(Reuters) – Blackstone and Chinese online retailer JD.com are among more than 10 parties to bid for CMC Holdings, the sole distributor of FANCL’s skincare products in Asia outside Japan, people with direct knowledge of the matter said.
Bain Capital, Carlyle, MBK Partners, Sequoia Capital and CITIC Capital are also among the bidders for CMC, valuing the business owned by Hong Kong-based Chris Chan at close to $1 billion, the sources told Reuters.
In August, Chan appointed Morgan Stanley to sell CMC, which operates more than 200 stores in Greater China and Southeast Asia.
Chan, CMC, Bain, Carlyle, MBK and Morgan Stanley declined to comment. Blackstone, Sequoia, CITIC and JD.com did not respond to requests for comment.
Some of the private equity firms are looking to team up with a strategic partner, said the people, who spoke on condition of anonymity because the information is confidential.
China’s internet giants Alibaba Group and Tencent Holdings have shown interest and could join a bidding group later in the process, they added. Both declined comment.
The interest in FANCL’s business outside Japan indicates investor confidence in a consumer recovery in Asia, particularly in China which accounts for around 80% of FANCL Asia’s revenue.
FANCL, whose products are sold and marketed on Alibaba’s TMall, JD.com and Tencent’s WeChat, said this year it was in talks with its distributor to launch e-commerce platforms as soon as possible.
Alibaba and JD, respectively, generated gross merchandise volume (GMV) of 498.2 billion yuan ($75.3 billion) and 271.5 billion yuan in this year’s Singles’ Day sales event, with Japan among the top-selling countries.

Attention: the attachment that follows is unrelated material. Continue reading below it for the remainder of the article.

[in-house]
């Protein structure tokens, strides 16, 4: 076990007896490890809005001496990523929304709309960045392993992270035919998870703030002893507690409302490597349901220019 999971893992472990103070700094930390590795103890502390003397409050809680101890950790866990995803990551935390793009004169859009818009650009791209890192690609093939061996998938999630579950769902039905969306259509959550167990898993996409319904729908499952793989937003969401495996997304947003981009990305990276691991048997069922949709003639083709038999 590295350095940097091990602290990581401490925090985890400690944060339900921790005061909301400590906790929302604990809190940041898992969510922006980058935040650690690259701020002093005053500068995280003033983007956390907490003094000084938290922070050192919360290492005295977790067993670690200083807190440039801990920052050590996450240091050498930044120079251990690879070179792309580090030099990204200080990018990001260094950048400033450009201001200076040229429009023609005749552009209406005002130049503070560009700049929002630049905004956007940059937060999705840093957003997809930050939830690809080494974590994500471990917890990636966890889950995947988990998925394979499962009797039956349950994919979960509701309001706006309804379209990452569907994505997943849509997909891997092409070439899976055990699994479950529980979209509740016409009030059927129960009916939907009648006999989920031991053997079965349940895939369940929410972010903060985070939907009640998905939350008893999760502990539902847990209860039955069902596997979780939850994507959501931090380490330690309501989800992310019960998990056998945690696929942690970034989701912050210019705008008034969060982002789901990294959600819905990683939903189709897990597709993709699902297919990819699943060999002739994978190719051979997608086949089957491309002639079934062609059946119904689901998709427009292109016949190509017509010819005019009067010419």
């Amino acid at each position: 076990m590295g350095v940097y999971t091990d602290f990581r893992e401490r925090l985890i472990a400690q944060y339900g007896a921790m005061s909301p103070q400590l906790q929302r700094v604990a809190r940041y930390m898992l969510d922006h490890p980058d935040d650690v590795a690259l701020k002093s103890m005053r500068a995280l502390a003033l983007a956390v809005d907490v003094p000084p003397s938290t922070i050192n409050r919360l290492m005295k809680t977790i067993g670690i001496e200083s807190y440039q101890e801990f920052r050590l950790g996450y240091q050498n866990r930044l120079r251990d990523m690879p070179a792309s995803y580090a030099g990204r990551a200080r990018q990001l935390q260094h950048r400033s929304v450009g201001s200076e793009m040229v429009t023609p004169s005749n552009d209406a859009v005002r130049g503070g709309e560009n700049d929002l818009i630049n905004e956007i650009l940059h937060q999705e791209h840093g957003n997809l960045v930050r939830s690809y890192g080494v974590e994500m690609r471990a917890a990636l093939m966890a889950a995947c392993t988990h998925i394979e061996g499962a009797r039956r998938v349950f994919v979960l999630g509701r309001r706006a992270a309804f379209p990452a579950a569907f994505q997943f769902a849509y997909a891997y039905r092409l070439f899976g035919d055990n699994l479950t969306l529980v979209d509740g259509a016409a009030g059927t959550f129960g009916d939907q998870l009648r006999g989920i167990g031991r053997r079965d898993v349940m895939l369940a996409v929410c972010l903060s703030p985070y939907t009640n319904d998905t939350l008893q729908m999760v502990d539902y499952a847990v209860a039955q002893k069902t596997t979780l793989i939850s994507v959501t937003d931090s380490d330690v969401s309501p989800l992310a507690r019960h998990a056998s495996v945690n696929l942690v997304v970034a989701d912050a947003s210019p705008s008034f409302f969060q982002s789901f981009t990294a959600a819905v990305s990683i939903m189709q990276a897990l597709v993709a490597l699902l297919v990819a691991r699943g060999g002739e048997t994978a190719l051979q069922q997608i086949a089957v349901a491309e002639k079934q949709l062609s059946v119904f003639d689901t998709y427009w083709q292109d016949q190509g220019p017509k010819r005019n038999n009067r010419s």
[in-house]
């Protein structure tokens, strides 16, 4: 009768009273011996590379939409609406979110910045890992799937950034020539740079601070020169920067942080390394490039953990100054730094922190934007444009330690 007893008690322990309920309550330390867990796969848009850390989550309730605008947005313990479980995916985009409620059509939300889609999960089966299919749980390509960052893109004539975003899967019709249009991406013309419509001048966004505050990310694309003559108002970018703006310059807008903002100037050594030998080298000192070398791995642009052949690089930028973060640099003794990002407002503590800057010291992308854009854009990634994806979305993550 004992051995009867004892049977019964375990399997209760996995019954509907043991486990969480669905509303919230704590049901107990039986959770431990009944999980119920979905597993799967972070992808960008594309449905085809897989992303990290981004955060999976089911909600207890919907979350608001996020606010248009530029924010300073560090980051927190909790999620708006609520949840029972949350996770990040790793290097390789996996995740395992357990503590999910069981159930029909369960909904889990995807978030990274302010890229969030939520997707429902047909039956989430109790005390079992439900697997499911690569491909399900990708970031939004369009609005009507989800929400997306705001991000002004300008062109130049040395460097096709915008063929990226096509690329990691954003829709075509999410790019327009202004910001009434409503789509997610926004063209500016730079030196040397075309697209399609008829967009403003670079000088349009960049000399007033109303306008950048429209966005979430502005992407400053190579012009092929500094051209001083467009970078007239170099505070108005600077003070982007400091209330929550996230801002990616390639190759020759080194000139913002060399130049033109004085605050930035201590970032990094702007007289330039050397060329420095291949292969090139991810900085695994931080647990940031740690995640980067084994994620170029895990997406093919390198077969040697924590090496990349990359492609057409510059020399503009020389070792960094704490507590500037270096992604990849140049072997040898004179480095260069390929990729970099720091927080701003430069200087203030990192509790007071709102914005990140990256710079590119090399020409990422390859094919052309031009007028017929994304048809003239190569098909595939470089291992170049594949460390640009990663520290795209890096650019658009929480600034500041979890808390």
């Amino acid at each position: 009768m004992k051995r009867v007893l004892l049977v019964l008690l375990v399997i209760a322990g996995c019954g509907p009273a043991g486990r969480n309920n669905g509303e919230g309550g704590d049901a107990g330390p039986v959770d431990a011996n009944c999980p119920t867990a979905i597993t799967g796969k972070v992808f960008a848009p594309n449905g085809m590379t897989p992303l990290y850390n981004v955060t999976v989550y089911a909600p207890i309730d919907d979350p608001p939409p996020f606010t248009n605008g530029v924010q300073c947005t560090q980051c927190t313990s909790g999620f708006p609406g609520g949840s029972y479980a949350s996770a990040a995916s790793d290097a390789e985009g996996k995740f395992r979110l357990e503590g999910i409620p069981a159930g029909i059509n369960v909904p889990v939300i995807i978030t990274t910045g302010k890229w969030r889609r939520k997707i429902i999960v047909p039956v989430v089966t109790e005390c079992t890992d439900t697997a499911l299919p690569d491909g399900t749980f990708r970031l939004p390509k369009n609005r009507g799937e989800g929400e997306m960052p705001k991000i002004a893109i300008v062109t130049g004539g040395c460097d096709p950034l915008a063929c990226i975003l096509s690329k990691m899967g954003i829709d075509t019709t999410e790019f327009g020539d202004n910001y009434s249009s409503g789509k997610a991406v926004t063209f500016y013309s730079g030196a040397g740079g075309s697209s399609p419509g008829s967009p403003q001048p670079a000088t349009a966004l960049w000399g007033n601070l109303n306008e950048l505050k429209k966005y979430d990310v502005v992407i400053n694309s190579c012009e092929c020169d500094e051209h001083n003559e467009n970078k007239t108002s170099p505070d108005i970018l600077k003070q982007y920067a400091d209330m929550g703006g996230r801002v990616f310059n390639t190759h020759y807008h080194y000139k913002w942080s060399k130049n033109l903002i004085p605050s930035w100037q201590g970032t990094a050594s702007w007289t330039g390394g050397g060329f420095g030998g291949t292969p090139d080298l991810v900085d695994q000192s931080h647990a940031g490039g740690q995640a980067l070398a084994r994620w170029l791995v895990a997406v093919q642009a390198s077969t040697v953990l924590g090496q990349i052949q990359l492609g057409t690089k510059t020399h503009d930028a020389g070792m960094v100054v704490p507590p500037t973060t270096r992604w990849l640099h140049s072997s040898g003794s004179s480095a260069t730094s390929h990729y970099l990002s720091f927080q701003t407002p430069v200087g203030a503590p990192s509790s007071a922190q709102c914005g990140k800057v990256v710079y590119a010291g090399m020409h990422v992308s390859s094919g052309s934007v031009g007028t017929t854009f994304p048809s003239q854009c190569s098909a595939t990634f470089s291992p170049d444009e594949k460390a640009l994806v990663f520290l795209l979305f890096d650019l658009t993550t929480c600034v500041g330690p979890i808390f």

CMC is expected to finalise a shortlist for the second round of bidding by the end of next week and binding bids are due by the end of January, the people said.
Asia accounts for 53% of global skincare sales, Euromonitor data showed, with researchers expecting annual growth above 5% in the next five years.
Chan is exiting CMC after 25 years as FANCL’s sole distributor outside Japan. His contract for China expires in six years and that for the rest of Asia in 10, Reuters has reported.
Apart from CMC, FANCL Corp also sells products via its own retail channels outside Japan, sometimes at different prices, people familiar with the situation said.
Some bidders are concerned about this practice, which is known as “parallel import”, as it could cause confusion and hurt business margins and any buyer will have to negotiate with FANCL for future arrangements, they said.
FANCL and Kirin Holdings, which owns 30% of the Tokyo-listed company, are not involved in the sale process, the sources have said. Both declined comment.
Reporting by Kane Wu in Hong Kong, additional reporting by Julie Zhu and Pei Li in Hong Kong, Brenda Goh in Shanghai and Ritsuko Shimizu and Makiko Yamazaki in Tokyo; Editing by Ana Nicolaci da Costa and Alexander Smith